Criticisms[edit]

In his book Political Parties, written in 1911, Robert Michels argues that most representative systems deteriorate towards an oligarchy or particracy. This is known as the "Iron Law of Oligarchy".[6] Representative democracies which are stable have been analysed by Adolf Gasser and compared to the unstable representative democracies in his book "Gemeindefreiheit als Rettung Europas" which was published in 1943 (first edition in German) and a second edition in 1947 (in German).[7] Adolf Gasser stated the following requirements for a representative democracy in order to remain stable, unaffected by the "Iron Law of Oligarchy":

  • Society has to be built up from bottom to top. As a consequence, society is built up by people, who are free and have the power to defend themselves with weapons.
  • These free people join or form local communities. These local communities are independent, which includes financial independence, and they are free to determine their own rules.
  • Local communities join together into a higher unit e.g. a canton.
  • There is no hierarchical bureaucracy.
  • There is competition between these local communities e.g. on services delivered or on taxes.

A drawback to this type of government is that elected officials are not required to fulfill promises made before their election.[citation needed]

The system of stochocracy has been proposed as an improved system compared to the system of representative democracy, where representatives are elected. Stochocracy aims to at least reduce this degradation by having all representatives appointed by lottery instead of by voting. Therefore this system is also called lottocracy. The system was proposed by the writer Roger de Sizif in 1998 in his book La Stochocratie. Choosing officeholders by lot was also the standard practice in ancient Athenian democracy.[8][9] The rationale behind this practice was to avoid lobbying and electioneering by economic oligarchs.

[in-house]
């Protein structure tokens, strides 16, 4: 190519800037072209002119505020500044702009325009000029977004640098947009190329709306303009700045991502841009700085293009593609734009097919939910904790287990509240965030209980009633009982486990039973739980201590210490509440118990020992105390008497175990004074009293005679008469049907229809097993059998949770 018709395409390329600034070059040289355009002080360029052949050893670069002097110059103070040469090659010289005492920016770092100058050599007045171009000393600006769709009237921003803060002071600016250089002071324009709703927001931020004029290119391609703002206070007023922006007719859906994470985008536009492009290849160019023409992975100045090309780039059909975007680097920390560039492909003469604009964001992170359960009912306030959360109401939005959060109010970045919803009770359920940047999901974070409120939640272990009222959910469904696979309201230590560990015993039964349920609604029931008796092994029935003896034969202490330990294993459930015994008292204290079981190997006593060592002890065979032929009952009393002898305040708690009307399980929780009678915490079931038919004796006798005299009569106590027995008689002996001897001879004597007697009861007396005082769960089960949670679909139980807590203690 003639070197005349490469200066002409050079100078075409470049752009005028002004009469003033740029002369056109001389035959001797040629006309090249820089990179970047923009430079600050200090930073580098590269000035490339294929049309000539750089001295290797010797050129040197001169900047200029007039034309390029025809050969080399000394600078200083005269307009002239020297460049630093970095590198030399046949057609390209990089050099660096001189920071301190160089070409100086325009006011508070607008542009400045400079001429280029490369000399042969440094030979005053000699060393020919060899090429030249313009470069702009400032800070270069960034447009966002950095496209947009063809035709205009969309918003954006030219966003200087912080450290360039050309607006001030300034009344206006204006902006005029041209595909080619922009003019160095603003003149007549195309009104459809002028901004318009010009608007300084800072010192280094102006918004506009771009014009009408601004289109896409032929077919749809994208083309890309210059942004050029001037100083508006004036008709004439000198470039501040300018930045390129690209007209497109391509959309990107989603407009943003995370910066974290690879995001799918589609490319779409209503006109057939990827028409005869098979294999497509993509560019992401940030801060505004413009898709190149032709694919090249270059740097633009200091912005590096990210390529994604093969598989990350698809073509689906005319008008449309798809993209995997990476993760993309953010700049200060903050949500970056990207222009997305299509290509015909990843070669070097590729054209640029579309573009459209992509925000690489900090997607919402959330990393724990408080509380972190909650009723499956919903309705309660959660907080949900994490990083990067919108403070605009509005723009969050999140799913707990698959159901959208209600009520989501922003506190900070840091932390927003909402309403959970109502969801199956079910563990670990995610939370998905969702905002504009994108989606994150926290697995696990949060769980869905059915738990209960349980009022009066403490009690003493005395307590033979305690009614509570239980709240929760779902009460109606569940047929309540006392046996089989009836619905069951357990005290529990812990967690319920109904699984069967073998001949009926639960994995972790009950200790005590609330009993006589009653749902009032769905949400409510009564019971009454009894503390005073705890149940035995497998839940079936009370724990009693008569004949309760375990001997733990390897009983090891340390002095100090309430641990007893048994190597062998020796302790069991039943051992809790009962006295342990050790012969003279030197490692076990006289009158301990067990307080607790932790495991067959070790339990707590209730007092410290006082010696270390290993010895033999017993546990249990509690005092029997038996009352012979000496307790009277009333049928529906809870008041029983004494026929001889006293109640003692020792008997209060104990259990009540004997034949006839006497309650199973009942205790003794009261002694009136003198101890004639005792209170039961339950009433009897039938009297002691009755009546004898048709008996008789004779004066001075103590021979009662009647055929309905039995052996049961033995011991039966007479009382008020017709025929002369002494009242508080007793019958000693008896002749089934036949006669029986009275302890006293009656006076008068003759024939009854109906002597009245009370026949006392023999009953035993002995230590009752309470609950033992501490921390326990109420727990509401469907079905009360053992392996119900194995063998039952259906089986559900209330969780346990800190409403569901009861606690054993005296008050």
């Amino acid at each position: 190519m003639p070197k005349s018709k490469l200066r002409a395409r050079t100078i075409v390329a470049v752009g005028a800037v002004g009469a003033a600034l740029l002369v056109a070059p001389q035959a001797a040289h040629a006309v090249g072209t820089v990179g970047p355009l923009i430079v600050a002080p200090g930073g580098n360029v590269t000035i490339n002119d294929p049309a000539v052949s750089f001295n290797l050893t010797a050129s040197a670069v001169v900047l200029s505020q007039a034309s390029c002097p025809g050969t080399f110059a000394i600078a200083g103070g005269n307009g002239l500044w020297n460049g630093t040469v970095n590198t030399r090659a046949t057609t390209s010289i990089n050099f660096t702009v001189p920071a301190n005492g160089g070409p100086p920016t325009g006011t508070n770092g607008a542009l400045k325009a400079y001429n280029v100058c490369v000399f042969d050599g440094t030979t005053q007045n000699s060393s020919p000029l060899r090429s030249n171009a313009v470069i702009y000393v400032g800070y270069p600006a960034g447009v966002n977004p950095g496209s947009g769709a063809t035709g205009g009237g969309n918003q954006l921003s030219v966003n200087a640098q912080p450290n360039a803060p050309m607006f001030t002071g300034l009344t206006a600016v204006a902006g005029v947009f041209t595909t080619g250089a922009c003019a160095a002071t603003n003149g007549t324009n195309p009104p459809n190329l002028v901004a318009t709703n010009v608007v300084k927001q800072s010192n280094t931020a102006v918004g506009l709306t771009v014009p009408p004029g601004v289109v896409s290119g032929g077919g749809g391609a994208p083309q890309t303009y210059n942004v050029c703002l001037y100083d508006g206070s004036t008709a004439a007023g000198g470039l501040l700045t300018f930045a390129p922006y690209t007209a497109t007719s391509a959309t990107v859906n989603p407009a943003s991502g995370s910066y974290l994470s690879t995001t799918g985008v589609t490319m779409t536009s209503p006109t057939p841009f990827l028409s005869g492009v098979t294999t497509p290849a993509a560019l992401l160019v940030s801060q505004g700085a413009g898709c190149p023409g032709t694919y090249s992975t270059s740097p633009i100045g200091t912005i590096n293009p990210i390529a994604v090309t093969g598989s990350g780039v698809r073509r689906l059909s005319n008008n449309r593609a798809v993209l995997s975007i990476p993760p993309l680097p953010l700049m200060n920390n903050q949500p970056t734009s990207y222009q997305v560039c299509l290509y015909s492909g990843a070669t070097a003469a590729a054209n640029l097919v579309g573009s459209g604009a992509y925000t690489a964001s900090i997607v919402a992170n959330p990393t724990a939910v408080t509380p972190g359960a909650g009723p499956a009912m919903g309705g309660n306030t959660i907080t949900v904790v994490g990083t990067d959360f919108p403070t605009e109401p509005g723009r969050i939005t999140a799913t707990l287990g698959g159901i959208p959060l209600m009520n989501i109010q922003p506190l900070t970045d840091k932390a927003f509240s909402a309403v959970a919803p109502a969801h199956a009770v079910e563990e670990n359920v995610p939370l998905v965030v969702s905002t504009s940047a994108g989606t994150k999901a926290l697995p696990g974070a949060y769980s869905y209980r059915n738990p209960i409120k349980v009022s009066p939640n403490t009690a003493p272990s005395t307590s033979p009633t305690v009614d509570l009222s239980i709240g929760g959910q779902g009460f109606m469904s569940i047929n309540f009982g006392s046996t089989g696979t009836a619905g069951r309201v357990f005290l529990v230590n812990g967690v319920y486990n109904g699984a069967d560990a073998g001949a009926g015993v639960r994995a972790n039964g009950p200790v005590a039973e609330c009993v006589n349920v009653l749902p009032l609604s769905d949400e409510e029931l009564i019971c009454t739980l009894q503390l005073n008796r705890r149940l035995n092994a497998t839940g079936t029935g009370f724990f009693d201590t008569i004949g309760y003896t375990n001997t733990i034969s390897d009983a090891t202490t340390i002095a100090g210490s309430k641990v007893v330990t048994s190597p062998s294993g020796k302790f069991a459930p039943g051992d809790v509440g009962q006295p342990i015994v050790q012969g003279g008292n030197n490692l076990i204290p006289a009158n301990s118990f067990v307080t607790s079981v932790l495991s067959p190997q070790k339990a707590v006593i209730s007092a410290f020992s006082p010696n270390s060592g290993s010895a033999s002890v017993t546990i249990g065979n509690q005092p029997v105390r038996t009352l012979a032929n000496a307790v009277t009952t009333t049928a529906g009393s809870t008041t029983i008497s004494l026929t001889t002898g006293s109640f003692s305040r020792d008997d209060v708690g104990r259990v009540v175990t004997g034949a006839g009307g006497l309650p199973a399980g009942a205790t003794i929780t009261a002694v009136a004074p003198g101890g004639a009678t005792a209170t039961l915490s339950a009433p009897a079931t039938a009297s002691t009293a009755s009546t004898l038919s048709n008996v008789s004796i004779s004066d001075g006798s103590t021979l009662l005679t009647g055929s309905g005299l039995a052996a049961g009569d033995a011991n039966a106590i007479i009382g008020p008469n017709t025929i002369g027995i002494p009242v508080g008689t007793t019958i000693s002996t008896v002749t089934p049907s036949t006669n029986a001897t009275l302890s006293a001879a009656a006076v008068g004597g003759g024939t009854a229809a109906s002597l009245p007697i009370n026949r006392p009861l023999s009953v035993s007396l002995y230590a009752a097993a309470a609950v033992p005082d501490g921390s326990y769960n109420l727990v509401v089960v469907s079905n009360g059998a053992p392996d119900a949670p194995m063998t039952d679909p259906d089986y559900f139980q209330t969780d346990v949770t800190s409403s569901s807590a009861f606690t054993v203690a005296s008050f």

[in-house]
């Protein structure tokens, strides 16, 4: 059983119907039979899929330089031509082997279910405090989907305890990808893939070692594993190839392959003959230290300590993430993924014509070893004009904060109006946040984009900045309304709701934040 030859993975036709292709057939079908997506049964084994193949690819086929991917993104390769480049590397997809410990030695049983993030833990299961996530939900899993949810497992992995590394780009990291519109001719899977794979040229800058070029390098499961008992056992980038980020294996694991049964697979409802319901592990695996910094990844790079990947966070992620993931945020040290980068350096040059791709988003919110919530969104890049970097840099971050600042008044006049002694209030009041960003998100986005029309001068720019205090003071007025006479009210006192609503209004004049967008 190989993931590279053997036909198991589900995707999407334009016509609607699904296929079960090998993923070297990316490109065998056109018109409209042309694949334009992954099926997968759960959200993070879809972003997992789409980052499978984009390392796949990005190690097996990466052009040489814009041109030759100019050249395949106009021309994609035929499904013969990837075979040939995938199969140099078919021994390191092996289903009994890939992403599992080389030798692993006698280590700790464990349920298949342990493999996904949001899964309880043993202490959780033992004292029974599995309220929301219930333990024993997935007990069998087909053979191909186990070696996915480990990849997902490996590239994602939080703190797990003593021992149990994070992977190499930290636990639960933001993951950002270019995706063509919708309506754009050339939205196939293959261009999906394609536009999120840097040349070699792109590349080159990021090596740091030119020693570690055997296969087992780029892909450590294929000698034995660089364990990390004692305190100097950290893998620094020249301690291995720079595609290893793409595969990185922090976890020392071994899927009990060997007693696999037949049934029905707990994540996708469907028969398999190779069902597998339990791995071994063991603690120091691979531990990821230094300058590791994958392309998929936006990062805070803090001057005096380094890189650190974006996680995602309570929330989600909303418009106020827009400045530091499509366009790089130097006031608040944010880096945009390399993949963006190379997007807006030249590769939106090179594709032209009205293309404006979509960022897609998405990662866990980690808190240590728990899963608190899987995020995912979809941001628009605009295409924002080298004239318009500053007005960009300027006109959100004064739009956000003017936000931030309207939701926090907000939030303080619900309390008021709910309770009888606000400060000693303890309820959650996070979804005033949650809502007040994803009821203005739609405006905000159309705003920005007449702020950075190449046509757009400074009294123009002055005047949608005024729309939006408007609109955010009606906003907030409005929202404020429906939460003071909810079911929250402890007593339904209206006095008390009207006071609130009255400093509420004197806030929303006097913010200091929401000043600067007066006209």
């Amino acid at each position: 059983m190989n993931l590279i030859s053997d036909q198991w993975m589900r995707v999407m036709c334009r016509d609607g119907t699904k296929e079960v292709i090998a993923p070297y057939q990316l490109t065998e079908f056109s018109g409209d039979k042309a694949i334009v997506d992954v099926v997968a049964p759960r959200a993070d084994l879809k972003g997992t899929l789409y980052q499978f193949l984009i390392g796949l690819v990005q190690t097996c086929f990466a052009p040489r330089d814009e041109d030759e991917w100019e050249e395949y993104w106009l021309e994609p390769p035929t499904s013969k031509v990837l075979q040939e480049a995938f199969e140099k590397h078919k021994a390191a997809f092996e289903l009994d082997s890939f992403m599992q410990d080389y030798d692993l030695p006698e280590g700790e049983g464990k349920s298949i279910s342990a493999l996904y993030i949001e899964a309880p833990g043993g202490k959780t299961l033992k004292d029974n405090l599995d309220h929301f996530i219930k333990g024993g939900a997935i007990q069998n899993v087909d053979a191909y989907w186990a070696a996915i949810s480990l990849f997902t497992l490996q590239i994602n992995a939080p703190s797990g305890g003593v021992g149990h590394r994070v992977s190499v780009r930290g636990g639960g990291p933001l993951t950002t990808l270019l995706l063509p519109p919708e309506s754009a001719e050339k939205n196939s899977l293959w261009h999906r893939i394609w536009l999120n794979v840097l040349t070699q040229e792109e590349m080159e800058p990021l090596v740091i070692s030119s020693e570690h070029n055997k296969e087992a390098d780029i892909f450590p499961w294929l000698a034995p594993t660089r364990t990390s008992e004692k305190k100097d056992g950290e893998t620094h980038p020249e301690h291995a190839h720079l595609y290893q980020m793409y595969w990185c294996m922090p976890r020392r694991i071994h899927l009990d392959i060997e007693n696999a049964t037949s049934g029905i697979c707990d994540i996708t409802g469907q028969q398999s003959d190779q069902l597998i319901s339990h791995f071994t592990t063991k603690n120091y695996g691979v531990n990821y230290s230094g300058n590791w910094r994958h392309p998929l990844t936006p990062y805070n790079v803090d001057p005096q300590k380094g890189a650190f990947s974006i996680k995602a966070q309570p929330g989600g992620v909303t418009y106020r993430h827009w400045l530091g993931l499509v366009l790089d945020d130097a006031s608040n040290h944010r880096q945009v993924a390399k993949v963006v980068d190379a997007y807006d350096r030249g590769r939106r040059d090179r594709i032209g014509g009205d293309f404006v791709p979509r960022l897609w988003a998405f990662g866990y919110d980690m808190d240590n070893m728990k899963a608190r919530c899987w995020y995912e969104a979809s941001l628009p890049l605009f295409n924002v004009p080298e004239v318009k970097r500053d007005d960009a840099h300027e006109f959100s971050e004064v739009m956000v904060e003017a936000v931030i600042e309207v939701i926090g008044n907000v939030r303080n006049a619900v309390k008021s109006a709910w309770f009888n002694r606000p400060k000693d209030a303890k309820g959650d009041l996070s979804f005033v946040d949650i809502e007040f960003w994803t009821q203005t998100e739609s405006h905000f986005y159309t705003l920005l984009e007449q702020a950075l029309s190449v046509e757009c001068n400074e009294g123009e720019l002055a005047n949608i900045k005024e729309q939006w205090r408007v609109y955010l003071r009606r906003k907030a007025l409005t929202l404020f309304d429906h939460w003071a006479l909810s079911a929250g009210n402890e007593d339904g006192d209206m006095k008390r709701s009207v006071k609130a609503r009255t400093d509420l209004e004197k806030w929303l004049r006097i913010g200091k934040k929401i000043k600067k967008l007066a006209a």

See also[edit]

References[edit]

  1. ^ "Victorian Electronic Democracy, Final Report - Glossary". 28 July 2005. Archived from the original on 13 December 2007. Retrieved 14 December 2007. 
  2. ^ The Works of the Right Honourable Edmund Burke. Volume I. London: Henry G. Bohn. 1854. pp. 446–8. 
  3. ^ Livy, 2002, p. 34
  4. ^ Watson, 2005, p. 271
  5. ^ Budge, Ian (2001). "Direct democracy". In Clarke, Paul A.B. & Foweraker, Joe. Encyclopedia of Political Thought. Taylor & Francis. ISBN 978-0-415-19396-2. 
  6. ^ Zur Soziologie des Parteiwesens in der modernen Demokratie. Untersuchungen über die oligarchischen Tendenzen des Gruppenlebens (1911, 1925; 1970). Translated as Sociologia del partito politico nella democrazia moderna : studi sulle tendenze oligarchiche degli aggregati politici, from the German original by Dr. Alfredo Polledro, revised and expanded (1912). Translated, from the Italian, by Eden and Cedar Paul as Political Parties: A Sociological Study of the Oligarchical Tendencies of Modern Democracy (Hearst's International Library Co., 1915; Free Press, 1949; Dover Publications, 1959); republished with an introduction by Seymour Martin Lipset (Crowell-Collier, 1962; Transaction Publishers, 1999, ISBN 0-7658-0469-7); translated in French by S. Jankélévitch, Les partis politiques. Essai sur les tendances oligarchiques des démocraties, Brussels, Editions de l'Université de Bruxelles, 2009 (ISBN 978-2-8004-1443-0).
  7. ^ Gemeindefreiheit als Rettung Europas. Grundlinien einer ethischen Geschichtsauffassung. Verlag Bücherfreunde, Basel 1947. In 1983 republished under: "Gemeindefreiheit - kommunale Selbstverwaltung" (Adolf Gasser/Franz-Ludwig Knemeyer), in de reeks "Studien zur Soziologie", Nymphenburger, München, 1983.
  8. ^ "Selection by lot in the Athenian Democracy". Retrieved 1 October 2013. 
  9. ^ "1,5". Origins of Democracy in Ancient Greece. Josiah Ober , Robert Wallace , Paul Cartledge , Cynthia Farrar (1st ed.). October 15, 2008. pp. 17,105. ISBN 978-0520258099. 

External links[edit]